Smoky and aromatic, cumin has a distinct smell that’s instantly recognisable. Often, in everyday cooking in the UK, people tend to use ground cumin, but in India the whole seeds are preferred. As with coriander, cumin seeds are toasted to release all of that wonderful smoky flavour, before being ground in a pestle and mortar. The thing to remember when preparing whole cumin seeds is that they can burn very easily, and this can ruin the flavour. A light roast is all that’s needed to release the fragrant spice of these quintessentially Indian seeds.

Mustard Seeds

indian spices guide

One of the most common spices used in the cuisines of North India, mustard seed adds a nutty, smoky flavour to dishes, and can be used to heighten the spiciness and warmth of curry powders. There are lots of different types of mustard seeds available, in a range of colours, with the most common varieties being brown, black or yellow. As with cumin and coriander, it’s better to toast the seeds before use to release their natural flavour; you can also fry the seeds in oil for the same effect. Use them in your favourite curry to add depth of flavour and a distinct savoury taste.


indian spices guide

Nutmeg is one of the most distinctive spices used in Indian cookery, and one which can quickly ruin a dish if you use too much. Nutmeg is a wonderful addition to creamy curries or those featuring paneer, as it’s known as an excellent pairing with cheese. Most people buy nutmeg ground, but it’s better to buy it whole and grate it as and when you need it, as it can lose its flavour quickly in powdered form. Unlike other spices such as cumin and coriander, nutmeg doesn’t need to be toasted before use, so it’s a great throw-in-at-the-end spice which can really heighten many Indian dishes.


indian spices guide

Among the most potent spices in Indian cuisine, Fenugreek is a small, kernel-like seed that’s strongly fragranced and spicy if used in too great a quantity. Fenugreek is one of the main spices used in hotter curries like Madras, bringing heat as well as a distinctive, earthy flavour. Like clove, it should be used sparingly, but when you add just the right amount, it can really elevate a dish with elegant flavour and warmth. If you’re using whole seeds, toast them beforehand to unlock the full flavour of fenugreek.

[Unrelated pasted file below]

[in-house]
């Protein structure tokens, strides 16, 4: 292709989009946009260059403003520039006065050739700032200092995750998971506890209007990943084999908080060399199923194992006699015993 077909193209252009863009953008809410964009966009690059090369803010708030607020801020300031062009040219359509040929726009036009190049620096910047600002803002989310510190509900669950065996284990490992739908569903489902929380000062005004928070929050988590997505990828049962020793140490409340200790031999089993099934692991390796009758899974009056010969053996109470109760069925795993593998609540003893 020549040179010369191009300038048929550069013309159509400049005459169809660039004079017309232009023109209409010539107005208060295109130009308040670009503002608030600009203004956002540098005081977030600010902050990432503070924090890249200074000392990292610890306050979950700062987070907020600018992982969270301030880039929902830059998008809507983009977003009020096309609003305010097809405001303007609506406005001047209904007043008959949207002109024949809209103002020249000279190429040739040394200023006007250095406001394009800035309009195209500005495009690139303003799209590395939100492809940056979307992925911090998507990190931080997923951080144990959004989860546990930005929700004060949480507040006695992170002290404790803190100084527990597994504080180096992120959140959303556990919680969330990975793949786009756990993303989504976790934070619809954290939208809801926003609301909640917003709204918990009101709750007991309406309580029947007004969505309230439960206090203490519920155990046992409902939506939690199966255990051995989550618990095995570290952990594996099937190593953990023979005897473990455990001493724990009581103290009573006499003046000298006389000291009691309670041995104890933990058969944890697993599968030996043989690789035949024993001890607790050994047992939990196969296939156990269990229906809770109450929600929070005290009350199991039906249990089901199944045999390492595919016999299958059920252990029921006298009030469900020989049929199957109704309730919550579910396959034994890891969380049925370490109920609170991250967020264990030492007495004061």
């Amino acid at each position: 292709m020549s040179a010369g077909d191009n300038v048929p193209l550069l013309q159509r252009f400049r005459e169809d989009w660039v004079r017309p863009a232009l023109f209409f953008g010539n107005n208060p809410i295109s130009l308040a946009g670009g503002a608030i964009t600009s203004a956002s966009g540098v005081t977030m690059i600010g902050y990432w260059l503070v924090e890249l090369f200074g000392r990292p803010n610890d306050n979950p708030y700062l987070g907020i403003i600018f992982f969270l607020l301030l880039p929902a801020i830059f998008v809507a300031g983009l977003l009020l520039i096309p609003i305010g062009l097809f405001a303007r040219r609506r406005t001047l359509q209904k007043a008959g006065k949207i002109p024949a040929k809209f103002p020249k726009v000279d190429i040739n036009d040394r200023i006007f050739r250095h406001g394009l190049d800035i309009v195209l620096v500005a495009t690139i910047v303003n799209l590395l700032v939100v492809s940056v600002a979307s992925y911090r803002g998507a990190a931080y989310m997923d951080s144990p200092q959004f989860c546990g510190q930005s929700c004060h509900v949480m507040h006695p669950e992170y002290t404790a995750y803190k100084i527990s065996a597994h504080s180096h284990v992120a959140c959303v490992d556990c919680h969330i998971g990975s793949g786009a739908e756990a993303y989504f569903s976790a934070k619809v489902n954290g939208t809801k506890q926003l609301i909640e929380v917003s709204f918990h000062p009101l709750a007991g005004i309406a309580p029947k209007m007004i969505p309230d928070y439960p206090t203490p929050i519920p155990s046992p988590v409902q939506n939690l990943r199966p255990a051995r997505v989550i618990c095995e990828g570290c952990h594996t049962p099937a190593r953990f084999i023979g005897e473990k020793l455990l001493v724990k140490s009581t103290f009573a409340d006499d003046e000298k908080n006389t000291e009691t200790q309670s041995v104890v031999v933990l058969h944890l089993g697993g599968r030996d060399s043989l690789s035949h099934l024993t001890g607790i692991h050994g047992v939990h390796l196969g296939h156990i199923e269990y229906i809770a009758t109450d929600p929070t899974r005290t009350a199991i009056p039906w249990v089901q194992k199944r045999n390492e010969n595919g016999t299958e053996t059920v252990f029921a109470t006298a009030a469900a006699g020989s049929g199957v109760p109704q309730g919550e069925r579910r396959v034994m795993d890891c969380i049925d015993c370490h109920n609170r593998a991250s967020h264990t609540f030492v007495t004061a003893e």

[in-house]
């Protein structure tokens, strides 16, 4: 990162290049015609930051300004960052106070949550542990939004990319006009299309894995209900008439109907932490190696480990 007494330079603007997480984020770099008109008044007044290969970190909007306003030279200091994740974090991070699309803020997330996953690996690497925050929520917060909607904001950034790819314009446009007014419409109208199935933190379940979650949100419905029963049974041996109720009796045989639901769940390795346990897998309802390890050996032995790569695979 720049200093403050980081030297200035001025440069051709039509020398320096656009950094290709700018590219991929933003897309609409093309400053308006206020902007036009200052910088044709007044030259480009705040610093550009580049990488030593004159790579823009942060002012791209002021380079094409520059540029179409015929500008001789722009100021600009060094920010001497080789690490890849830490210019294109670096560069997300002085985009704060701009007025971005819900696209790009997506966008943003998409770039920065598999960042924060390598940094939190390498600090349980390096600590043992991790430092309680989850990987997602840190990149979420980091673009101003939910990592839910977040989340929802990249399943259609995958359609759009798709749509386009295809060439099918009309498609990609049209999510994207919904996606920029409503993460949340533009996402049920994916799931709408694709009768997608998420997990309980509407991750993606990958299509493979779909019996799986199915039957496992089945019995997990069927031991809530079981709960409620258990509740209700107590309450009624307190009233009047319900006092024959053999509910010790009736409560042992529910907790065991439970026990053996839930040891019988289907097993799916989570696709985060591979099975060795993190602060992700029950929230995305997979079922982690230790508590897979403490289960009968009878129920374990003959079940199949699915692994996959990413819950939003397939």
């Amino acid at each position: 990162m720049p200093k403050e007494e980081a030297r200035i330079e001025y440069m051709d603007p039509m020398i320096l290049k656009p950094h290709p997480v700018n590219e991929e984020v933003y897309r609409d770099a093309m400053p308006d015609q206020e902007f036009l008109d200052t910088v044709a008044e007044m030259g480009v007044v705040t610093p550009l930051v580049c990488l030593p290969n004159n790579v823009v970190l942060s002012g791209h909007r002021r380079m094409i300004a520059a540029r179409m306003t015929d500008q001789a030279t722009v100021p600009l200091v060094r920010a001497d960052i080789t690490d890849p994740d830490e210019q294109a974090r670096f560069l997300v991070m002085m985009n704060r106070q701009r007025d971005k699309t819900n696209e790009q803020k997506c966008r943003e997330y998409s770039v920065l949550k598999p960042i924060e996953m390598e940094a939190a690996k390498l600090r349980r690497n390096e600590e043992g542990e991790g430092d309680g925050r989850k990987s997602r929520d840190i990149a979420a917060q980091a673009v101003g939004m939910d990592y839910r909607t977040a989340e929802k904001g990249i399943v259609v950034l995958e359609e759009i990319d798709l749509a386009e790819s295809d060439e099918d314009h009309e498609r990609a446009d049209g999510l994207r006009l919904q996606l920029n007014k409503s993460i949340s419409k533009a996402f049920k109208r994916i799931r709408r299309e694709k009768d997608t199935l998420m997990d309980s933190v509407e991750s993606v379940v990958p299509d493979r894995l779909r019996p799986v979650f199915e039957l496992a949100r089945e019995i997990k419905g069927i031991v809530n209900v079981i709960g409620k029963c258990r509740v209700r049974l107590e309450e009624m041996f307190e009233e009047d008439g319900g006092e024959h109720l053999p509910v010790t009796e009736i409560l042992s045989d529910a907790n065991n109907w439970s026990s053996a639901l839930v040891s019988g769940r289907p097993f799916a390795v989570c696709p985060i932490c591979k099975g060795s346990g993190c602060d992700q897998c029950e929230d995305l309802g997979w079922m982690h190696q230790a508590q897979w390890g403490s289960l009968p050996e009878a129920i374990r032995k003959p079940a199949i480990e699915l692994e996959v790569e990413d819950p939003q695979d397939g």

indian spices guide

Revered for its fresh, earthy flavour, intense colour and supposed health benefits, turmeric is ubiquitous with the spice and intensity of Indian cuisine, and is used in many of the country’s signature dishes. Grown locally as a rhizome, like ginger, it can be used fresh (grated) or dried and ground to create a brightly-coloured powder. Unlike other spices, turmeric actually gets stronger in flavour when it’s dried, so we’d recommend using ground turmeric over fresh. Whichever variety you choose, make sure you use it with caution, as turmeric is well known for ruining kitchen worktops, utensils and clothing.

Shopping for Spices in Old Delhi

As well as discovering centuries of history and unique cultural traditions, one of the best things to do in Delhi is to visit the city’s spice market, which is regarded as the biggest in the world. Here, in the heart of the evocative Old Delhi, you’ll find vendors selling spices of every colour, taste and variety, which are often piled high in vast bowls for you to scoop up yourself. As you can imagine, the smell is incredible, and you’ll quickly be swept up in the hustle and bustle of the place, bartering with traders like an experienced local.